July 14, 1920|
Lushan, Jiangxi, China
|Died||December 27, 2011
Greenbrae, California, USA
|Alma mater||Harvard University|
|Practice||Stonorov and Kahn|
Yale Art Gallery
Anne Griswold Tyng (July 14, 1920 – December 27, 2011) was an architect and professor. She is best known for having collaborated with Louis I. Kahn at his practice in Philadelphia. She served as a professor at the University of Pennsylvania for 27 years, following 29 years of collaboration with Kahn. She was a Fellow of the American Institute of Architects, and Academician of the National Academy of Design.
Tyng's parents, Ethel Atkinson (née Arens) and Walworth Tyng, were from old New England families and were living as Episcopalian missionaries in China when Tyng was born in 1920, in Lushan, Jiangxi province.
As a young woman, Tyng showed her developed sense of mathematics and design. The Tyng Toy, a construction set for children, illustrated her mastery of form. The Tyng Toy allowed a small selection of pieces to be combined into a wide variety of toys and pieces of furniture, ranging from a stool to a rocking horse.
Tyng graduated from the architecture school at Harvard University in 1944. She was one of the first women to do so. She was the only woman to enter the architecture licensing exam in 1949 and, at the test, one of the male proctors turned his back on her and refused to cooperate.
She obtained her Ph.D at the University of Pennsylvania.
Tyng was a theorist known for her pioneering work in space frame architecture and her passion for mathematics. Her Ph.D. thesis, titled Simultaneousness, Randomness and Order, continues the combination of these interests. She received a number of grants from the Graham Foundation for further investigation into this field.
Tyng moved to Philadelphia and landed a job at Louis Kahn's architectural practice, Stonorov and Kahn, in 1945. Her fascination with complex geometrical shapes had a strong influence on several projects, such as the Trenton Bath House and the triangular ceiling of Yale Art Gallery.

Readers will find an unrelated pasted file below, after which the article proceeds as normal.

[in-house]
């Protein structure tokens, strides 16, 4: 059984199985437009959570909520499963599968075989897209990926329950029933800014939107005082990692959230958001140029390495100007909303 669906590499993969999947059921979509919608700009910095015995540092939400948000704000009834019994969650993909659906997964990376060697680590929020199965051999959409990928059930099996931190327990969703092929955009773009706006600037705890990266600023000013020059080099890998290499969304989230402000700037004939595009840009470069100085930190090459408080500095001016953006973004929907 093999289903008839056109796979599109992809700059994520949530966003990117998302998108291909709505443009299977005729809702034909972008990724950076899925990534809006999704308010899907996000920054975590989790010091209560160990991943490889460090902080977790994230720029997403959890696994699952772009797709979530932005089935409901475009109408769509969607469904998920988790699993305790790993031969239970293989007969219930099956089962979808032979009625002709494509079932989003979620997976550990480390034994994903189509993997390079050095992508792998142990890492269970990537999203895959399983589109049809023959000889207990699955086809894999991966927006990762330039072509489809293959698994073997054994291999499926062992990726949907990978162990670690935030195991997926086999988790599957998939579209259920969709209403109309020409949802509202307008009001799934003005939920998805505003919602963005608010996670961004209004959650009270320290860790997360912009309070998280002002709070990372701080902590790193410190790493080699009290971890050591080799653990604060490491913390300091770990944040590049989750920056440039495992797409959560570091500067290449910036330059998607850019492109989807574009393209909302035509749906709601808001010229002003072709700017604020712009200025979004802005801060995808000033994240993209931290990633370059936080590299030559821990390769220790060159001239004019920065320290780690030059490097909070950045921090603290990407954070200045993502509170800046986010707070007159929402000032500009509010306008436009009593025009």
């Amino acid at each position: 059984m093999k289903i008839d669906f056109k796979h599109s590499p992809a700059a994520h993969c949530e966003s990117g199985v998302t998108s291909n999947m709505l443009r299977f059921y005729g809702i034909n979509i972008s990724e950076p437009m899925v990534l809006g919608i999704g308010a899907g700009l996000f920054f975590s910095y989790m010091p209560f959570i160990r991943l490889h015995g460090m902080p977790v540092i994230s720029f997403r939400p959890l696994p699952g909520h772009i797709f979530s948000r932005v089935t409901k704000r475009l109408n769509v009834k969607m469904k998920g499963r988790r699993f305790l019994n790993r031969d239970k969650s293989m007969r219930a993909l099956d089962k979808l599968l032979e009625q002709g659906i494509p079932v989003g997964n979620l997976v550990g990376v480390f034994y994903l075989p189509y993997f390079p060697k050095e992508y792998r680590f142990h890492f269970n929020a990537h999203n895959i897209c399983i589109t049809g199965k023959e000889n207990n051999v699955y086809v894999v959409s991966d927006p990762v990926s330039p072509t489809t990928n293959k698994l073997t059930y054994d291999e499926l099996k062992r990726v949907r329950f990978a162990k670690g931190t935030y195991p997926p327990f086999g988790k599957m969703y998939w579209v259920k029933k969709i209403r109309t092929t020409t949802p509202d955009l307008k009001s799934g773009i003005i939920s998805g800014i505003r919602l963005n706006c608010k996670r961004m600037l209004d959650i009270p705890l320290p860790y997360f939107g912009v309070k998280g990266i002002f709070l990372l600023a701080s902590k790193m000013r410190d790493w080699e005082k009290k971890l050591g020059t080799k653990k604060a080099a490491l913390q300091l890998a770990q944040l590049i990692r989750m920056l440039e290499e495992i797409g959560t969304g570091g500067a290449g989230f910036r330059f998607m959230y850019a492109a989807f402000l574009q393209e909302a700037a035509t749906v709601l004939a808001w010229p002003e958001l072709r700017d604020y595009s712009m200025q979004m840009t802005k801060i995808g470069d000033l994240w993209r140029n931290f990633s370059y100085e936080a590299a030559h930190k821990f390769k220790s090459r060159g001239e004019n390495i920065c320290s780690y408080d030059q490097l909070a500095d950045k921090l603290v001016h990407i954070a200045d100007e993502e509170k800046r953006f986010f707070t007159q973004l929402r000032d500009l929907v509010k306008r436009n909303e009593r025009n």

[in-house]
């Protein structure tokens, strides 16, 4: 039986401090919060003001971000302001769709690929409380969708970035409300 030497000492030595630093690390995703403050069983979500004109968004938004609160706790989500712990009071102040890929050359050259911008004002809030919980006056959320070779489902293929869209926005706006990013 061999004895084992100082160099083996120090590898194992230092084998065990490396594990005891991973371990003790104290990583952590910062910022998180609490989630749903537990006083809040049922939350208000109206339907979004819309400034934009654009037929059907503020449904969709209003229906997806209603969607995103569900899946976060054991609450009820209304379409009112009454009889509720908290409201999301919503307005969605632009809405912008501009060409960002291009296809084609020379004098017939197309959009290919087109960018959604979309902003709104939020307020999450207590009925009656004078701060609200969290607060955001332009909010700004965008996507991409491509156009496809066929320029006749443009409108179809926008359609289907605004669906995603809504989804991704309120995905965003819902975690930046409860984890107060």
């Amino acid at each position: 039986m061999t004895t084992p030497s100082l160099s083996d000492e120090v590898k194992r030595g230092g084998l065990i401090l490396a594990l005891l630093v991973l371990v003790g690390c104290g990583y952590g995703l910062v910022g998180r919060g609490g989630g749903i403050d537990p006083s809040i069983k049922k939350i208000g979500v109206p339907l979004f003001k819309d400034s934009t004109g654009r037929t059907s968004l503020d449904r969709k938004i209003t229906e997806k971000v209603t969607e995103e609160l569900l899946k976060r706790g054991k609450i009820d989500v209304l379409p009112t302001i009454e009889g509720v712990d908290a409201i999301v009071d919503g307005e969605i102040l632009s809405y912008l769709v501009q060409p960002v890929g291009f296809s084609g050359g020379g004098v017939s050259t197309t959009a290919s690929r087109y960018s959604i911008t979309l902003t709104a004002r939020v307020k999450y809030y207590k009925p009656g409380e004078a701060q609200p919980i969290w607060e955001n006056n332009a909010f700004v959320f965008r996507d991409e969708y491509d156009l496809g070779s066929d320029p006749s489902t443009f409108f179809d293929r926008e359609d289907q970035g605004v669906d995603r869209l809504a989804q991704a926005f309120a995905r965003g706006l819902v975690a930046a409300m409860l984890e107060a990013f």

Many wonder at how her intimate relationship with Kahn affected his architecture. She is named in many sources as his partner and muse. For example, the concept for Kahn's famous "City Tower" design was largely Tyng's invention. After a nine-year relationship with Kahn she became pregnant and, because of the potential scandal, Tyng turned down a Fulbright Scholarship and departed in the Autumn of 1953 for Rome. During her year in Italy, where their daughter, Alexandra Tyng, was born, Kahn wrote weekly to Tyng.
Aged 82, Anne Tyng appeared in Nathaniel Kahn's documentary My Architect discussing her insights into his work and her experience with Louis Kahn. Dr. Tyng returns to the building on which Kahn and Tyng first collaborated, the Trenton Bath House, for the first time since its completion, finding it neglected and in disrepair. Due in part to the attention that the film drew to the bath house's condition, the building was completely renovated in 2009.
- Saffron, Inga (January 7, 2012). "Anne Tyng, 91, groundbreaking architect". Philly.com. Retrieved 2012-01-08.
- Tyng, Anne Griswold (1997). Louis Kahn to Anne Tyng: The Rome Letters, 1953-1954. Rizzoli. ISBN 0-8478-2009-2.
- Kahn, Nathaniel (Director) (November 12, 2003). My Architect (Documentary).
- Anne Tyng documents and sources
- Anne Tyng, "Number is Form and Form is Number". Interview by Robert Kirkbride, Nexus Network Journal, vol. 7 no. 1 (Spring 2005)
- IAWA Anne Tyng Inventory
- Philadelphia Architects and Buildings - Tyng, Anne Griswold